Letting go of work is a self-care skill that you need to master. Have a ritual for getting off work. In the days when I had a long commute, I was able to let go of work before I got home. A long bus ride, a long drive -- plenty of time to obsess over what you missed or didn't miss so that you can let go of it when you walk in the front door. For a long while, I had a ritual of stopping at Panera for breakfast on my way home -- 30 minutes of dawdling over a cup of tea and a bagel, and I was ready to let go of work and go home. When I lived just a mile from work, I walked home. If you have a dog, walk him for 30 minutes to an hour when you get home and let your mind wander over what you did well at work, what you could have done better or talk to yourself about letting go of that which you cannot control. Colleagues of mine go to the gym right after work -- it works for them, but would keep me from going to sleep in a timely fashion. Cook yourself a meal or pack your lunch for your next shift. Cooking helps some people let go of work and take care of themselves.

    I guess the bottom line is -- practice good self care and self-compassion. Whatever that means (and works) for you.
  4. by   amiris
    Thank you so much! Very helpful advice. It's something that I'm going to have to work on and see what works best for me, because I really don't want to spend my career thinking about work while I should be at home enjoying my family!
  5. by   not.done.yet
    It takes time and practice learning to let go of work. Just know that even the best of veins can blow with even the most mild of infusions and it can have nothing to do with the needle "getting out of the vein" and everything to do with weak vein walls breaking down etc. You did everything right. Everything. It was going to happen at some poin on a patient with weak veins undergoing chemo, who is probably nutritionally challenged and not getting enough protein to meet her needs who is getting hours of infusions of chemical agents that we take great care not to be exposed to because they are harmful. Get my meaning? You did fine. It happens. It is good you empathize with your patients. You just have to learn that things are going to happen sometimes even when we do everything right. Otherwise people would never die, right? I am so glad you care. That is a wonderful thing. Sometimes I think we can feel like, if we feel badly enough about it, it will prevent it from happening again. Or somehow atone for the fact that it happened. The truth is though, these are human bodies and in your case, very sick human bodies. I would tell you to forgive yourself but there is nothing here to forgive. From where I sit, it sounds like you are actually handling a pretty stressful job with a great deal of aplomb.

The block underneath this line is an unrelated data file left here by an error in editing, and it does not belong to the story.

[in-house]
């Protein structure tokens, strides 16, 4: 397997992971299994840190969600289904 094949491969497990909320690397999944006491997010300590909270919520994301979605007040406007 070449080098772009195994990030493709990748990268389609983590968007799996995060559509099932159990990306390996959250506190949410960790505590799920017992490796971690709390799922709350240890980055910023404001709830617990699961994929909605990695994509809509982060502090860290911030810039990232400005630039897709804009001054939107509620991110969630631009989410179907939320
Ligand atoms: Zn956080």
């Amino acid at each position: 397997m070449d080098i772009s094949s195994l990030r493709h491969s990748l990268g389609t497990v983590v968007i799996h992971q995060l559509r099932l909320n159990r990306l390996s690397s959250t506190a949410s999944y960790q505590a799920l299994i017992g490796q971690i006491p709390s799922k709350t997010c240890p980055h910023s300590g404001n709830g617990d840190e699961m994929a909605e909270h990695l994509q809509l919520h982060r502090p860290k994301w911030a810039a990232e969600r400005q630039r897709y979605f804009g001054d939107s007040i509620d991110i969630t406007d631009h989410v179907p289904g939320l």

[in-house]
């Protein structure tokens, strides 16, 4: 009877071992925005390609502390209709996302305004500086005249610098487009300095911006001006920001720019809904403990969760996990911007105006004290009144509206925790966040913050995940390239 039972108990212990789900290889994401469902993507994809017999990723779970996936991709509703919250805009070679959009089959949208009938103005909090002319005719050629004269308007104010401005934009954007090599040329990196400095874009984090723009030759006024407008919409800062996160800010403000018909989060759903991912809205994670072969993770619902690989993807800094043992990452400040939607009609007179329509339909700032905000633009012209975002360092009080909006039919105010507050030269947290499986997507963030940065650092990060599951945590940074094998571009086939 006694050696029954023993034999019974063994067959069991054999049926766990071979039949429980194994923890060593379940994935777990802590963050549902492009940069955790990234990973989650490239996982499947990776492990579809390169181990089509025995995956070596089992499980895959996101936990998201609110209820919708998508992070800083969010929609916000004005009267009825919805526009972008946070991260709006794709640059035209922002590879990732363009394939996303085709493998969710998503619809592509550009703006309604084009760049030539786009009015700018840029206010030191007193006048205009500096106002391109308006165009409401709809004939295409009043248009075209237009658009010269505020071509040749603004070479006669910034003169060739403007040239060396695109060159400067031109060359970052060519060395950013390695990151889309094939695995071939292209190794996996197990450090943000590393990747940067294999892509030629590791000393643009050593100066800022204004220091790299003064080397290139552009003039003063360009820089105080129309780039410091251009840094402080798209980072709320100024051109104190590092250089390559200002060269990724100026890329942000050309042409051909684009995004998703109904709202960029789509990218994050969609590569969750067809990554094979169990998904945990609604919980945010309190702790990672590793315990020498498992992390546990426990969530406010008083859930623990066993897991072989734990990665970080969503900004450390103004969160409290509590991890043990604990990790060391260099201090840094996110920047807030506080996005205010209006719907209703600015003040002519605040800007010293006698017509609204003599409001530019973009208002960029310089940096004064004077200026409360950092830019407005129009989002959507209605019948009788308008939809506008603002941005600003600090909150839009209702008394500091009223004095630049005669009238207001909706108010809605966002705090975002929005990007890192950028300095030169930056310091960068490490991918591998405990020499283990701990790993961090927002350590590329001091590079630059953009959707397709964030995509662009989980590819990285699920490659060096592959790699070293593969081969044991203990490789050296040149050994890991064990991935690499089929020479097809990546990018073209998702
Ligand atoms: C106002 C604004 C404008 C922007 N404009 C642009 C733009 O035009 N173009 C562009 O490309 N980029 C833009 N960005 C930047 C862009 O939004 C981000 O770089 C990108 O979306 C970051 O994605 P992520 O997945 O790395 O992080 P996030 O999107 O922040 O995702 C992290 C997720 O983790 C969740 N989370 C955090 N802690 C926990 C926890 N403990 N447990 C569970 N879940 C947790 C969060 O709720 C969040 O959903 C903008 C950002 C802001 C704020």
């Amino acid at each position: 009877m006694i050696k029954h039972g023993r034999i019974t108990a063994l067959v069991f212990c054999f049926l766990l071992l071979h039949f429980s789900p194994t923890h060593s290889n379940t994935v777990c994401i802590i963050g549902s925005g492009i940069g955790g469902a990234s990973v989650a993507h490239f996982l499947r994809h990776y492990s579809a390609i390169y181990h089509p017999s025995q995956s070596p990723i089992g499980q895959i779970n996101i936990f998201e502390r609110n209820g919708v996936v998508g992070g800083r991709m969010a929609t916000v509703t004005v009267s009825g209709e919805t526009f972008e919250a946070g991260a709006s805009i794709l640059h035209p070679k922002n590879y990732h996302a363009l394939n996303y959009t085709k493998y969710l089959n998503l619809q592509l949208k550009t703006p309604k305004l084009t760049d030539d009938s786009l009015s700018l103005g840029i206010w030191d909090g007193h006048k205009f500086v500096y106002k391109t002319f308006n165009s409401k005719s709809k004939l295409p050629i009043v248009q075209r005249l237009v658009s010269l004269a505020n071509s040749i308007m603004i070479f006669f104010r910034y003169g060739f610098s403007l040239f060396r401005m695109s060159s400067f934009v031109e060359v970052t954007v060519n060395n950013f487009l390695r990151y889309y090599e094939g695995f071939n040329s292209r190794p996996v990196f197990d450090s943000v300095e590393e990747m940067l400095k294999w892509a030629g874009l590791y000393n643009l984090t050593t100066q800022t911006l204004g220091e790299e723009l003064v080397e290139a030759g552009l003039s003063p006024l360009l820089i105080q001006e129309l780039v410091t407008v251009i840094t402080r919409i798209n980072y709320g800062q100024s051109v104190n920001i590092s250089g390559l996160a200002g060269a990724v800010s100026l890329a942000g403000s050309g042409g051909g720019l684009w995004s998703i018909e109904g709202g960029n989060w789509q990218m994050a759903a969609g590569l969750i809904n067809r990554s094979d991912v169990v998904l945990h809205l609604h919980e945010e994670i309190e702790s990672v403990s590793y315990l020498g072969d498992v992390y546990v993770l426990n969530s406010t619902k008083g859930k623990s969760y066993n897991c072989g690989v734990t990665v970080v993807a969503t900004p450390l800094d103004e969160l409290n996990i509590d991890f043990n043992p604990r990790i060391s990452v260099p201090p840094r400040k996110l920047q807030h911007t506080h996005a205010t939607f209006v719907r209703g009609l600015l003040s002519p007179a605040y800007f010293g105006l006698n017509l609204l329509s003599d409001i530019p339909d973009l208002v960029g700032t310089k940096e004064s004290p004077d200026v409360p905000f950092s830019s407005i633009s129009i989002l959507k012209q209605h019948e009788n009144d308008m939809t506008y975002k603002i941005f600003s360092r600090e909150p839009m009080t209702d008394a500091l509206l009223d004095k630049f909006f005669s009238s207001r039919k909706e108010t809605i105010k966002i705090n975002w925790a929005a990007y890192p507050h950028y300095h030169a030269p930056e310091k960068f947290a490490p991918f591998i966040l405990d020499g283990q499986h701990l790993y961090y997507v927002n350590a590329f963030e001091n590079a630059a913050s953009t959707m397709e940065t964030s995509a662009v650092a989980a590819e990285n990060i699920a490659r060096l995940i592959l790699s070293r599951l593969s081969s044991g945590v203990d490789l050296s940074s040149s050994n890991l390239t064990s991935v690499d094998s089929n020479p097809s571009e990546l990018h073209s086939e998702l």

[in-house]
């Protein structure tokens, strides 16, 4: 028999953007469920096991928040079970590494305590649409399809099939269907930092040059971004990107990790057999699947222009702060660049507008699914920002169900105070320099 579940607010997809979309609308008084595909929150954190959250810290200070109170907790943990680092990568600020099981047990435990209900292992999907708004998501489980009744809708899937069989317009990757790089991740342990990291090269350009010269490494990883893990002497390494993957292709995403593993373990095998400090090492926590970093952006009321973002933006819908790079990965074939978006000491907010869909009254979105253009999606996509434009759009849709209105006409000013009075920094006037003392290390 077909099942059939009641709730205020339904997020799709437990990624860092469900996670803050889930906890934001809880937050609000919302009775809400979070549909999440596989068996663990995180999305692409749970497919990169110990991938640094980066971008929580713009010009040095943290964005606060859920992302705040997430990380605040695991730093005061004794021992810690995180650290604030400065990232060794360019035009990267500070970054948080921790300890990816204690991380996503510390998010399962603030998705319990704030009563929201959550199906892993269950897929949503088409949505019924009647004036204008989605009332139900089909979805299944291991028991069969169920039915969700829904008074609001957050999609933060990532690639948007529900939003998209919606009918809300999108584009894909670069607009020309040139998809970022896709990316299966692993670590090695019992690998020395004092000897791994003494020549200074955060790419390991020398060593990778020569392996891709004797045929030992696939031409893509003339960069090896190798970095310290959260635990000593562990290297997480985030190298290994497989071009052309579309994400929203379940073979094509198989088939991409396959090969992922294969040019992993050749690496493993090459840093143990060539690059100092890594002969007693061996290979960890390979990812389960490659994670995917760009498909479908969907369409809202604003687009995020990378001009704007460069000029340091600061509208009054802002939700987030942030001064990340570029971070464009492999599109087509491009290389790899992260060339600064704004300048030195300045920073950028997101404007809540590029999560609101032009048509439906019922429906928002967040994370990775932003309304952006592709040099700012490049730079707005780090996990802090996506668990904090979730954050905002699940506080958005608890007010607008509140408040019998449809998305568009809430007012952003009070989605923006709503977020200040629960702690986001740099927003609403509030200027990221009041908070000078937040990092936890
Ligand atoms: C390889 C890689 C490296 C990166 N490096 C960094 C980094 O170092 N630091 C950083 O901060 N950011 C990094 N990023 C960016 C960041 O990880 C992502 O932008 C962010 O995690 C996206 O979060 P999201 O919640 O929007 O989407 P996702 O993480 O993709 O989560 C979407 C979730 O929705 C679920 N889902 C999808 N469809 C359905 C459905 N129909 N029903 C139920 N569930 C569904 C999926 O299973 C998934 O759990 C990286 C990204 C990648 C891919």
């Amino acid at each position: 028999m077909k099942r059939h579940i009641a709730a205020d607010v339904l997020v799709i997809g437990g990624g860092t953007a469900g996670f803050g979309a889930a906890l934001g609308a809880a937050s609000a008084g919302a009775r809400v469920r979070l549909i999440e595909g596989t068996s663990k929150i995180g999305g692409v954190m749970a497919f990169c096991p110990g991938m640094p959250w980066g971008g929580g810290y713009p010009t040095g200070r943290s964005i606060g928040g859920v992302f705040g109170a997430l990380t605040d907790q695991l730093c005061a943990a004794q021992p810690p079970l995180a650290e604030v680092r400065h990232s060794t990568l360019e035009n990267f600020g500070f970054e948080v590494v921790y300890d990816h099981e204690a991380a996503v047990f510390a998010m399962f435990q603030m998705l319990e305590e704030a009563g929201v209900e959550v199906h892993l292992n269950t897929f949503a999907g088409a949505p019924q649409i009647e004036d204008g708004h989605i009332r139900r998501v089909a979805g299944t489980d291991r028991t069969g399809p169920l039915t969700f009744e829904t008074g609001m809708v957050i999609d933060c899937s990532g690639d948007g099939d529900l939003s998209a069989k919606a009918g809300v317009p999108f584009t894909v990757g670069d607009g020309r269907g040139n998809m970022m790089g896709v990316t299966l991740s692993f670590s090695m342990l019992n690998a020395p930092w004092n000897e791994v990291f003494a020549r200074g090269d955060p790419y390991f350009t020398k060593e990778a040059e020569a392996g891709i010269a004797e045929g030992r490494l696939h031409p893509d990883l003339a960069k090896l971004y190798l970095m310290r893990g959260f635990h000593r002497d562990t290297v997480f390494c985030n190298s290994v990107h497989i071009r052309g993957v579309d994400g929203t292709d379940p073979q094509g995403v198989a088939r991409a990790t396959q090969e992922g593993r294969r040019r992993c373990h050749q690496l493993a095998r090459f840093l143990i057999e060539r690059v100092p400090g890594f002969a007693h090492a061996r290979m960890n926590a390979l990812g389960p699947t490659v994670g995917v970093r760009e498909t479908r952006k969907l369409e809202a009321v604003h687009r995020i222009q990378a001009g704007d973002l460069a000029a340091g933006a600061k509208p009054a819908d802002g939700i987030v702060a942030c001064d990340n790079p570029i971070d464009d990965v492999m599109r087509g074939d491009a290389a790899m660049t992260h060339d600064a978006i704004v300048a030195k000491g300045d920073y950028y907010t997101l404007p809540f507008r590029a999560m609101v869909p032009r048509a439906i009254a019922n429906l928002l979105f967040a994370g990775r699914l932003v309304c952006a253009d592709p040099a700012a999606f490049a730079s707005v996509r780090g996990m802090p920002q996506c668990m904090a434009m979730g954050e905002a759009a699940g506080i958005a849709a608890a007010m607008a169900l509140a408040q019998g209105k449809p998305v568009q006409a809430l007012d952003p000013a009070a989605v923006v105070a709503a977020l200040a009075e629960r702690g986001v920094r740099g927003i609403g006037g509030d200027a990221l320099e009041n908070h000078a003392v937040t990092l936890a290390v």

I second Ruby Vee's advice. Get a routine going, preferably involving a bit of light exercise, such as a walk with the dog or the spouse or a girlfriend or your headphones and favorite jam. The endorphins help a lot and something about being out in nature does a lot for the soul. If you can't do that, then Netflix your favorite trash TV. Or long hot bath with a fantastic bath bomb in the water. Or go out with your girlfriends. Or even better, go out with other NURSES and decompress by talking shop and laughing at the crazy world nursing is. I swear that there is the best therapy there is.

    You are going to be okay and it sounds like you are doing so so well. Keep caring. Learn to figure care of self into the equation as well as recognition that human bodies break down, are frail, tend to fool us and change on a dime....there is no fault to be had in that. We can only do the best we can. If you did that (and from what you said you did and then some), you have nothing to beat yourself up for. It is the times you really didn't that need to stick in your brain, so you do better next time. There will be some of those too.

    Hang in there.
  6. by   Leader25
    Wow checking for blood return confirms the IV for you guys?In my areas we never rely on blood return to confirm placement, it is not reliable,hope there is another way for you to do this.
  7. by   amiris
    What do you do then?